COPD & Emphysema

Emphysema Can Be Restrictive!

Breathing is hard work. Even taking a shower or doing the laundry can be a strain. Patients often have difficulty taking long walks, travelling, or feeling safe when they leave the house.

What is COPD?

COPD stands for chronic obstructive pulmonary disease — a very common condition affecting the airways. It is caused by pollutants that get into the lungs, initially blocking (obstructing) the airways as well as causing chronic inflammation. The main cause is smoking. The urge to cough caused by persistent bronchial irritation is commonly referred to as smoker’s cough. Damage to the bronchi that has become irreversible is referred to by lung specialists as a permanent obstruction to the airways, i.e., COPD.

What is emphysema?

Emphysema is a form of COPD. In severe emphysema, parts of the lungs are damaged, resulting in air becoming trapped in the lungs. The damaged parts of the lung get bigger, putting pressure on the healthy parts of the lung and the diaphragm. When that happens, it is difficult to breathe properly and take deep breaths. This continuous shortness of breath can make it difficult to perform daily activities and enjoy many aspects of life without stopping for breath, taking a break, or asking for help.

Unfortunately, there is no cure for emphysema, but the Zephyr® Valve can help patients breathe more easily, enjoy life better, and have an improved quality of life1 despite their condition.

Healthy Lung

Lung with Emphysema

What is the difference between emphysema and COPD?

Emphysema is a severe form of COPD. People who have emphysema live with severe breathlessness which often stops them doing simple daily activities without needing to take a break to get their breath back or rest.

Symptoms of Emphysema

BreathlessnessDifficulty in performing daily activities such as washing, getting dressed, housework, walking or eating without shortness of breath Tiredness or low energyPersistent coughWheezing
Exacerbation (obvious worsening of the condition)Coughing up sputum or phlegmPain or tightness in the chestBlue or grey lips/fingernails when activeFrequent airway infections, such as bronchitis or pneumonia

As the condition becomes worse over time, patients often get used to the restrictions it causes. This creates a new norm for patients, without them even noticing.

If you notice any of these symptoms and have not been treated yet, talk to your doctor straight away.

Treatment Options for Emphysema

Emphysema cannot be cured, but the right treatment can help you breathe more easily, be more active and improve your quality of life. There are various treatment options, depending on the severity of your condition. Your doctor can help you decide what is best for you.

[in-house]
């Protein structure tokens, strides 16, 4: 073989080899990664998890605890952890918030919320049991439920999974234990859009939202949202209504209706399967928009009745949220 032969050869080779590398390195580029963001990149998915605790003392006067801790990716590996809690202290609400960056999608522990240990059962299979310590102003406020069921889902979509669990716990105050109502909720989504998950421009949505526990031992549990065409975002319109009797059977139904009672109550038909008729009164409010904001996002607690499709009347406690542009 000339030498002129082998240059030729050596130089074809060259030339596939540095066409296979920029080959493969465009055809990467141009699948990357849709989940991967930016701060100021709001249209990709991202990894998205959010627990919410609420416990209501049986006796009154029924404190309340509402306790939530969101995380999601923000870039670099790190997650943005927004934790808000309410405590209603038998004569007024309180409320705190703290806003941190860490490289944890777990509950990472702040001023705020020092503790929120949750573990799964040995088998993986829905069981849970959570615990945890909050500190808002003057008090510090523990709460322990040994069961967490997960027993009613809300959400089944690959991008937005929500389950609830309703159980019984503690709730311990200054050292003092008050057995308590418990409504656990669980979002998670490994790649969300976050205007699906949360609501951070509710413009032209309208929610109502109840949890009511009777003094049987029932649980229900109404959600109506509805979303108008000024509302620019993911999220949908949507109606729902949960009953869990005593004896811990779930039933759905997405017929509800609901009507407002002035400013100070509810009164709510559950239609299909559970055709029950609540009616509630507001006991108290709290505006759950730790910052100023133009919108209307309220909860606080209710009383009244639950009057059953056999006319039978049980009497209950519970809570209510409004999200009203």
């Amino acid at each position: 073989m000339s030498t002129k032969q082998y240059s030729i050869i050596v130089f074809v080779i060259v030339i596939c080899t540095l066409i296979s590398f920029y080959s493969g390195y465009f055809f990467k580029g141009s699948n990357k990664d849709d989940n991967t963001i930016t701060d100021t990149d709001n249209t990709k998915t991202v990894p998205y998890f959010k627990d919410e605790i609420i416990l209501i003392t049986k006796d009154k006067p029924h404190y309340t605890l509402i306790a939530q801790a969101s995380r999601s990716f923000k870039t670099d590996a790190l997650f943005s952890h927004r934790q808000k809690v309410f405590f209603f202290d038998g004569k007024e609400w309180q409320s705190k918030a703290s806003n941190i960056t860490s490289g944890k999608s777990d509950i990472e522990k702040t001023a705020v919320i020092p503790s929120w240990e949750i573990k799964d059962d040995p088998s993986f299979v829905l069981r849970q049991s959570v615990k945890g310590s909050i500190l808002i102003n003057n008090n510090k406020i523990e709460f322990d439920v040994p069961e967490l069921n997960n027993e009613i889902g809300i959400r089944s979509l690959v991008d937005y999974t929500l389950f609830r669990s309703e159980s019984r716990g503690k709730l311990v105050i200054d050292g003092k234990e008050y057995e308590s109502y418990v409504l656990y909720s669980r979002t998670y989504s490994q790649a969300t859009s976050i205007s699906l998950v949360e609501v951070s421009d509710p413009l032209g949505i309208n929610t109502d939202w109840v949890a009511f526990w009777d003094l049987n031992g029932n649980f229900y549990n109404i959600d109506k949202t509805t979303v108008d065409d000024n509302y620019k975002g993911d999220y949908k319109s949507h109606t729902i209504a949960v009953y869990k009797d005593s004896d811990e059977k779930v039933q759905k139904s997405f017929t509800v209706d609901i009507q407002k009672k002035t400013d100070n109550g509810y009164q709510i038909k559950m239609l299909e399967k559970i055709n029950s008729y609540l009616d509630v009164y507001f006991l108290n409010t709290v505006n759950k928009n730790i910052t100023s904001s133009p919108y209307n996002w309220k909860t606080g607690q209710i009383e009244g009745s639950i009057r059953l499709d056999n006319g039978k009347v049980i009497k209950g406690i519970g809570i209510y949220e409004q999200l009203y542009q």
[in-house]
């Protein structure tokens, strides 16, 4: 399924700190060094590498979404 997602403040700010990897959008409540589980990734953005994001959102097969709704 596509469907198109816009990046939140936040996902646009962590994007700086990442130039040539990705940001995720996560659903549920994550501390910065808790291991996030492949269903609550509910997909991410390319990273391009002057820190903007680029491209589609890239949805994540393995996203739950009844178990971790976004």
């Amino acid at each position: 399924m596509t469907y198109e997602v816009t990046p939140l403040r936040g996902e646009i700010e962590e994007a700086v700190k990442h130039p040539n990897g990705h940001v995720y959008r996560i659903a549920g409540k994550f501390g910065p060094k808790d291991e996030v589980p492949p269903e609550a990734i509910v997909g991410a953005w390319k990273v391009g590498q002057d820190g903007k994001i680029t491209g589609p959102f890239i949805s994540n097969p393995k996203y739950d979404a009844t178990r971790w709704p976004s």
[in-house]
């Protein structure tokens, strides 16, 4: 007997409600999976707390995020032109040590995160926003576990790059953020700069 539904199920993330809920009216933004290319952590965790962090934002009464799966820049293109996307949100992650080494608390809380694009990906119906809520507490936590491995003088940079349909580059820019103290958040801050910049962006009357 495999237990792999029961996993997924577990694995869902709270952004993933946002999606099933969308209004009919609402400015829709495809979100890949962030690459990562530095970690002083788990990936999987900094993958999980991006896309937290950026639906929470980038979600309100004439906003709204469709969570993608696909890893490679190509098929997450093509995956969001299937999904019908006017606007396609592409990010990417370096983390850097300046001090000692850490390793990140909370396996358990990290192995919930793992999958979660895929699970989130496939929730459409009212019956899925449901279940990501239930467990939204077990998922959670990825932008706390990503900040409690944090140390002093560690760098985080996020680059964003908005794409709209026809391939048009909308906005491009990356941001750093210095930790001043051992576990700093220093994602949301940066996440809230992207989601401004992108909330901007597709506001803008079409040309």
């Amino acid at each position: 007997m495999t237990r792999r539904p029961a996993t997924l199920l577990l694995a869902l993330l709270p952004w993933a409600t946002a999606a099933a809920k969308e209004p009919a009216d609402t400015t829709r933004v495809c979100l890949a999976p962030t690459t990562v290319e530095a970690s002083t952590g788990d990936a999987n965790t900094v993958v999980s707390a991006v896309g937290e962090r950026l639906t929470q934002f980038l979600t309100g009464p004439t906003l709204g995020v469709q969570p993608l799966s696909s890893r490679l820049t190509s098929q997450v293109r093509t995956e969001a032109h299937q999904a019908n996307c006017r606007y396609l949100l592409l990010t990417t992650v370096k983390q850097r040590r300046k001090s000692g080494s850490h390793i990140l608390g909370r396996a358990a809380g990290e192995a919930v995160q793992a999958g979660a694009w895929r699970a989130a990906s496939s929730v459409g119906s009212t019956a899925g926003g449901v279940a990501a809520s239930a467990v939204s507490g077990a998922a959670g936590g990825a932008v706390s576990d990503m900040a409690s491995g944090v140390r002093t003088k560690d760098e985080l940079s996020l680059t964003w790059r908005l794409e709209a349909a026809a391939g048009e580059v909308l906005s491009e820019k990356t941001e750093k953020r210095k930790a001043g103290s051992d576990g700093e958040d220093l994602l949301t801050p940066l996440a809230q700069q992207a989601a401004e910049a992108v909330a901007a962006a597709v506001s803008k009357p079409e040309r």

Treatment with and without Medication

COPD medicines, stop smoking programmes, lung exercises, oxygen therapy

Rehabilitation

Endoscopic lung volume reduction — e.g., Zephyr Valve

Surgical lung volume reduction

Lung transplant

Non-surgical

    • COPD medicines: These may include inhalers, oral steroids, antibiotics, or other prescription drugs.
    • Stop smoking programmes: To benefit from the minimally invasive treatment options, you need to stop smoking.
    • Rehabilitation: Your doctor can recommend a rehabilitation course to help you exercise your lungs and learn to breathe more efficiently.
    • Oxygen therapy: Emphysema reduces the amount of oxygen that reaches your bloodstream. Your doctor can prescribe you oxygen therapy if medication does not help you enough.

Minimally Invasive/Endoscopy

  • The Zephyr Valve is a device used to treat severe emphysema. It is not a prescription drug or surgery, which requires cutting the skin. Instead, the Zephyr Valve is a brief medical intervention which has been clinically proven to help patients breathe more easily, be more active, and enjoy a better quality of life.1
Find out more about the Zephyr Valve

Surgery

  • Lung volume reduction with surgery and bullectomy: For this, a surgeon opens your rib cage and cuts out the areas of damaged lung tissue or large air bubbles (bullae). This surgical intervention has been shown to help patients breathe better, but is associated with a higher risk of side effects and death.
  • Lung transplant: When the lungs are too damaged to benefit from surgery, certain patients may meet the criteria for lung transplantation surgery. If patients receive this treatment, they must take immune-suppressing medications for the rest of their lives. However, the transplant also carries high-risk complications such as organ rejection or death.